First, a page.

2018 Frankston City Citizen of the Year: Cheryl Myers
CHERYL Myers was nominated by Kelvin Park, the president of the Vietnam Veterans Association of Australia (Frankston Sub-Branch). The tireless community worker has been a member of the sub-branch for 11 years and secretary for nine years. She has also been the welfare officer for eight years and her vast knowledge of the veterans’ community in Victoria, particularly in Frankston and surrounding areas, allows her to fill both roles with distinction.
“The main issues have been helping partners overcome feelings of mental abuse,” Ms Myers said.
“They have feelings of isolation; they don’t realise there are others out there who feel the same way.”
Ms Myers joined the organisation to assist her husband, Les, and now provides support and organisational skills, arranges social events – and even drives the bus for war widows on outings. A weekly coffee group at the Frankston Power Centre has been a success: it started with six people and now attracts 24.
“You get a feeling of fulfilment,” she said.
Ms Myer’s reputation within the groups is unquestioned with members finding it easy to talk to her about their problems, Mr Park said. “I am in no doubt that the sub-branch would not exist today, let alone be one of the leading sub-branches in Victoria, if it were not for Cheryl.”
Ms Myers organised last year’s Vietnam Veterans Day Service at the Beauty Park War Memorial. It was such a success that it was lauded in federal Parliament, Canberra, by Dunkley MP Chris Crewther. Ms Myers is also the president of the Frankston and District Partners of Veterans Association. She is so highly regarded by this organisation that she has been asked to consider sitting on its national executive. National Executive.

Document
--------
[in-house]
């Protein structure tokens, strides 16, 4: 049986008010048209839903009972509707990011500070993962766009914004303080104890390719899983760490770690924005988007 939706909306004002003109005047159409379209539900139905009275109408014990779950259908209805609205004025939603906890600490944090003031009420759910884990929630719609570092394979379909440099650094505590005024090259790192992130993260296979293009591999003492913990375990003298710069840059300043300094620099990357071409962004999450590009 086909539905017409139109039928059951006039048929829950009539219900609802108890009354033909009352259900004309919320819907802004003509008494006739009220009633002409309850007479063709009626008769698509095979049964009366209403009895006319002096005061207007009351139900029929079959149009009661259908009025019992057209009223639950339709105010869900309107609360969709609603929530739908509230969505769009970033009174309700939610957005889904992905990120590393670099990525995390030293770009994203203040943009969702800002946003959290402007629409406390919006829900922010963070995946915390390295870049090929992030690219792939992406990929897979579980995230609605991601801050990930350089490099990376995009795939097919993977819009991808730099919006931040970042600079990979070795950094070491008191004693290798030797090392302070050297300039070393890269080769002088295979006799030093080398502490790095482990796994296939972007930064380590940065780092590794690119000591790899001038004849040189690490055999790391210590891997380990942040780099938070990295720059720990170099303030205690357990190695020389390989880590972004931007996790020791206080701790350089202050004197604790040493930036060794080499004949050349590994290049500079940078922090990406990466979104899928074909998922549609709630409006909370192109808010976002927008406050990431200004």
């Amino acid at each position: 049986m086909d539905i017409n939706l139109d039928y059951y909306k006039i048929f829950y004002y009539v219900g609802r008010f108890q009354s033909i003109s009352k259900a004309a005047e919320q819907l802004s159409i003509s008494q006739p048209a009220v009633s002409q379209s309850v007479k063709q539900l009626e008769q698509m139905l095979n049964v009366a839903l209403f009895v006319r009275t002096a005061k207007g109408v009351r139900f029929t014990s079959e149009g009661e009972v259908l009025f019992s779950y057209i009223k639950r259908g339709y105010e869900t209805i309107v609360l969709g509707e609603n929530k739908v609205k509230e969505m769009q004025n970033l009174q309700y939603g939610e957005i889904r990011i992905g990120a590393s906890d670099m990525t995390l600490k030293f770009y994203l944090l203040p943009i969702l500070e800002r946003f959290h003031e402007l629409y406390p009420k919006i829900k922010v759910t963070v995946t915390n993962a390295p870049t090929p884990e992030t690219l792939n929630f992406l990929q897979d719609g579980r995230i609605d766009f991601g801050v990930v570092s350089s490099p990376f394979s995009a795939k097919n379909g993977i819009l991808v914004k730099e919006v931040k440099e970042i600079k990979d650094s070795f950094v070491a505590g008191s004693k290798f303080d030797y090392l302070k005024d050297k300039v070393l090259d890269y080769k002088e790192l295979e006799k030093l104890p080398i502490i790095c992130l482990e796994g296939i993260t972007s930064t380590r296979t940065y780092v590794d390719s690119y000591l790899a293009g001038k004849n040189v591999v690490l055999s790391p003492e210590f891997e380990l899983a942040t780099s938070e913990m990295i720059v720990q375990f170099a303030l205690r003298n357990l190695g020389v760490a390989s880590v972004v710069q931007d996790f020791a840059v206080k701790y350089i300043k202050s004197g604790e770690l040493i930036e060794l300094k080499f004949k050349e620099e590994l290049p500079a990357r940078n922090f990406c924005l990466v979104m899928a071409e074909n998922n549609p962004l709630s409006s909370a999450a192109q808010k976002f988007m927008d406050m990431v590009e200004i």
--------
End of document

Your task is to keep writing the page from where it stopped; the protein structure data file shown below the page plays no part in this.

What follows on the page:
2018 Frankston City Senior Citizen of the Year: Hilary Poad
HILARY Poad was nominated by former councillor Judy Wachendorfer, who describes her as an extraordinary citizen of Frankston. “Ms Poad’s contributions are inspired by her great passion for Frankston – its environment, liveability and community,” Ms Wachendorfer said.
Ms Poad said receiving the award was “an honour”.
“I have always loved Frankston as it is a caring community,” she said.
“It is a very old and established and there has been some marvellous work done by community groups.”
Arriving in Frankston in 1994, Ms Poad saw the need for positive change and set about achieving better outcomes. “As a democratic and dedicated community activist, her aim is to mobilise the community and involve interested parties to ensure the very best things happen in Frankston,” Ms Wachendorfer said.
Ms Poad says she has attended nearly every ordinary council meeting at Frankston for the past 20 years, often giving verbal and written submissions. She frequently participates at question time. She has also taken part in many council and state government workshops, panel hearings, forums and meetings “always with a clear vision and direction for the city”.
Ms Wachendorfer said Ms Poad had been an active volunteer, consultant, participant, advocate, networker, environmentalist, conservationist and community watchperson over all things happening around her.
“Her devotion to Frankston, especially through her impact on planning issues and urban design, has helped those who live here and those who will live in the future.”